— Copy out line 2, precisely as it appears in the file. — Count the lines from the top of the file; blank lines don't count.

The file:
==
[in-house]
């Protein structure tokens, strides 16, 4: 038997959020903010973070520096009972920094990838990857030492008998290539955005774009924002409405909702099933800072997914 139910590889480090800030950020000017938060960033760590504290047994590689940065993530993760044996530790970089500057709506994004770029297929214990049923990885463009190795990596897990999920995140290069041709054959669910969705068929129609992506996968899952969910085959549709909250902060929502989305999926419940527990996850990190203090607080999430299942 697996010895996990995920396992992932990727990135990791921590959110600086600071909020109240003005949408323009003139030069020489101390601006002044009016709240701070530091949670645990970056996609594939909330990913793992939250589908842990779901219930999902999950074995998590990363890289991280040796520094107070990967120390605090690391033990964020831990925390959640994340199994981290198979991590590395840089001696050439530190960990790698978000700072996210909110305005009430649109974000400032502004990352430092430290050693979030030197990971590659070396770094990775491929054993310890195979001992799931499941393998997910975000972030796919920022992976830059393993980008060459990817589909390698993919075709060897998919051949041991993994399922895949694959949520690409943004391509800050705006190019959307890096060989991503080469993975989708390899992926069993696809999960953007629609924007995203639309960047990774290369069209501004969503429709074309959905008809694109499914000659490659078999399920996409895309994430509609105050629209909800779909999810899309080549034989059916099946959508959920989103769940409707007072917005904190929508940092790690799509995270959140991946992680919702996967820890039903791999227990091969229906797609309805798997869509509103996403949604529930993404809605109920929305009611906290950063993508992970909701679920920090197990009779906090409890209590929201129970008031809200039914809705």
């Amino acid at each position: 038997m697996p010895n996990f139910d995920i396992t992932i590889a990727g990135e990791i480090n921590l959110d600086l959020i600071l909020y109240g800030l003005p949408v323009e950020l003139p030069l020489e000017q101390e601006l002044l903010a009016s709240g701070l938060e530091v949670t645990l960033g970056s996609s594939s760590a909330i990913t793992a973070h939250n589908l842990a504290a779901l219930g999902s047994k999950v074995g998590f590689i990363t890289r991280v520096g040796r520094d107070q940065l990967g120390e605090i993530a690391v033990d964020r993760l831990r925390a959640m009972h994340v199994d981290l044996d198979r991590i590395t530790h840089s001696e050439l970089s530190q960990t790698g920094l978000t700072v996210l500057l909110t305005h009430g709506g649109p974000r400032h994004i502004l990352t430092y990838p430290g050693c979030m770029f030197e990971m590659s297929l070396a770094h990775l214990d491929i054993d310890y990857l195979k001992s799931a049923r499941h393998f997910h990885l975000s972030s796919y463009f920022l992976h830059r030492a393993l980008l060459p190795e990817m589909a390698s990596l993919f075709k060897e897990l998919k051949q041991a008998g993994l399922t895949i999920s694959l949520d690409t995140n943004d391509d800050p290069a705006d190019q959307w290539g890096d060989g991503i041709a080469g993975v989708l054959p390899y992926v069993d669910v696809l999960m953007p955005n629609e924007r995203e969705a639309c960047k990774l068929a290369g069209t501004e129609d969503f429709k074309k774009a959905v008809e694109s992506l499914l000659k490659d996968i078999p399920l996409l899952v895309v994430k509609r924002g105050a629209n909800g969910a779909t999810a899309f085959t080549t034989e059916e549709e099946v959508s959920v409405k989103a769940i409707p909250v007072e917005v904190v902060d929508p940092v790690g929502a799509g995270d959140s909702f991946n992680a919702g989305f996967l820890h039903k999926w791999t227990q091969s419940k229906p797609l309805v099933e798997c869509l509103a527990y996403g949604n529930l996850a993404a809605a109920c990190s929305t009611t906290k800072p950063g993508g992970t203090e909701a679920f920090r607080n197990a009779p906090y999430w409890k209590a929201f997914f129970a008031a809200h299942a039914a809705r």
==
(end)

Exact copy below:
């Protein structure tokens, strides 16, 4: 038997959020903010973070520096009972920094990838990857030492008998290539955005774009924002409405909702099933800072997914 139910590889480090800030950020000017938060960033760590504290047994590689940065993530993760044996530790970089500057709506994004770029297929214990049923990885463009190795990596897990999920995140290069041709054959669910969705068929129609992506996968899952969910085959549709909250902060929502989305999926419940527990996850990190203090607080999430299942 697996010895996990995920396992992932990727990135990791921590959110600086600071909020109240003005949408323009003139030069020489101390601006002044009016709240701070530091949670645990970056996609594939909330990913793992939250589908842990779901219930999902999950074995998590990363890289991280040796520094107070990967120390605090690391033990964020831990925390959640994340199994981290198979991590590395840089001696050439530190960990790698978000700072996210909110305005009430649109974000400032502004990352430092430290050693979030030197990971590659070396770094990775491929054993310890195979001992799931499941393998997910975000972030796919920022992976830059393993980008060459990817589909390698993919075709060897998919051949041991993994399922895949694959949520690409943004391509800050705006190019959307890096060989991503080469993975989708390899992926069993696809999960953007629609924007995203639309960047990774290369069209501004969503429709074309959905008809694109499914000659490659078999399920996409895309994430509609105050629209909800779909999810899309080549034989059916099946959508959920989103769940409707007072917005904190929508940092790690799509995270959140991946992680919702996967820890039903791999227990091969229906797609309805798997869509509103996403949604529930993404809605109920929305009611906290950063993508992970909701679920920090197990009779906090409890209590929201129970008031809200039914809705």